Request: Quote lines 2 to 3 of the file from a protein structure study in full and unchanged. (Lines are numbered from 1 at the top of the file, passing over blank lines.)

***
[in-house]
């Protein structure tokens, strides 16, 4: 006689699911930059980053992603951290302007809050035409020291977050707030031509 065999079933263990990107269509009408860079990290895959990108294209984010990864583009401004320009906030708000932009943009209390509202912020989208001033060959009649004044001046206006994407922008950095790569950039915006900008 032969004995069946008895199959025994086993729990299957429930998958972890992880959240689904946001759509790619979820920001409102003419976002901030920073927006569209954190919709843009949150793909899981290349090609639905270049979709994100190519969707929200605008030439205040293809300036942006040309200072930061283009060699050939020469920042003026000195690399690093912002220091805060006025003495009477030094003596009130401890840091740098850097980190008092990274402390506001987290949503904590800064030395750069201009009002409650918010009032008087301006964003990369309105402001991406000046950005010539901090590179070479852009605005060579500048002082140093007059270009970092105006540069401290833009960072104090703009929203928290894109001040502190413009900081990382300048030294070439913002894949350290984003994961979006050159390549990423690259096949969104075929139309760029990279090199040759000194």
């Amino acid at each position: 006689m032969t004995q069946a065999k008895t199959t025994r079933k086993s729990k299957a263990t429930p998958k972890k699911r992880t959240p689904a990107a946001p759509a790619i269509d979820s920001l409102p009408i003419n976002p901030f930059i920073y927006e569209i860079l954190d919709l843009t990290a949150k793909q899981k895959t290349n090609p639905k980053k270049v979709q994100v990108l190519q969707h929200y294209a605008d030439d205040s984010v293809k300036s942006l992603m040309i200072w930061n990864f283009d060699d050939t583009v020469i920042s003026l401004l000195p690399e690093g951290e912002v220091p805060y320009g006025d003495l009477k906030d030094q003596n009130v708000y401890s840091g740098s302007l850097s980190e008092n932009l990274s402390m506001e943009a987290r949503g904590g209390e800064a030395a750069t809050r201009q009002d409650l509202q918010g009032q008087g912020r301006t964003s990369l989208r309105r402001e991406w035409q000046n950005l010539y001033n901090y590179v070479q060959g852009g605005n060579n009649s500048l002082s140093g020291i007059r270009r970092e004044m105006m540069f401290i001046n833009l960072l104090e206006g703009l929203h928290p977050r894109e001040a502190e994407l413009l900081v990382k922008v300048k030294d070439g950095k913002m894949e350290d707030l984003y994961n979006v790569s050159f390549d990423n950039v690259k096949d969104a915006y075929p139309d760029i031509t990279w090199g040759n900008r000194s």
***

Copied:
């Protein structure tokens, strides 16, 4: 006689699911930059980053992603951290302007809050035409020291977050707030031509 065999079933263990990107269509009408860079990290895959990108294209984010990864583009401004320009906030708000932009943009209390509202912020989208001033060959009649004044001046206006994407922008950095790569950039915006900008 032969004995069946008895199959025994086993729990299957429930998958972890992880959240689904946001759509790619979820920001409102003419976002901030920073927006569209954190919709843009949150793909899981290349090609639905270049979709994100190519969707929200605008030439205040293809300036942006040309200072930061283009060699050939020469920042003026000195690399690093912002220091805060006025003495009477030094003596009130401890840091740098850097980190008092990274402390506001987290949503904590800064030395750069201009009002409650918010009032008087301006964003990369309105402001991406000046950005010539901090590179070479852009605005060579500048002082140093007059270009970092105006540069401290833009960072104090703009929203928290894109001040502190413009900081990382300048030294070439913002894949350290984003994961979006050159390549990423690259096949969104075929139309760029990279090199040759000194």
């Amino acid at each position: 006689m032969t004995q069946a065999k008895t199959t025994r079933k086993s729990k299957a263990t429930p998958k972890k699911r992880t959240p689904a990107a946001p759509a790619i269509d979820s920001l409102p009408i003419n976002p901030f930059i920073y927006e569209i860079l954190d919709l843009t990290a949150k793909q899981k895959t290349n090609p639905k980053k270049v979709q994100v990108l190519q969707h929200y294209a605008d030439d205040s984010v293809k300036s942006l992603m040309i200072w930061n990864f283009d060699d050939t583009v020469i920042s003026l401004l000195p690399e690093g951290e912002v220091p805060y320009g006025d003495l009477k906030d030094q003596n009130v708000y401890s840091g740098s302007l850097s980190e008092n932009l990274s402390m506001e943009a987290r949503g904590g209390e800064a030395a750069t809050r201009q009002d409650l509202q918010g009032q008087g912020r301006t964003s990369l989208r309105r402001e991406w035409q000046n950005l010539y001033n901090y590179v070479q060959g852009g605005n060579n009649s500048l002082s140093g020291i007059r270009r970092e004044m105006m540069f401290i001046n833009l960072l104090e206006g703009l929203h928290p977050r894109e001040a502190e994407l413009l900081v990382k922008v300048k030294d070439g950095k913002m894949e350290d707030l984003y994961n979006v790569s050159f390549d990423n950039v690259k096949d969104a915006y075929p139309d760029i031509t990279w090199g040759n900008r000194s």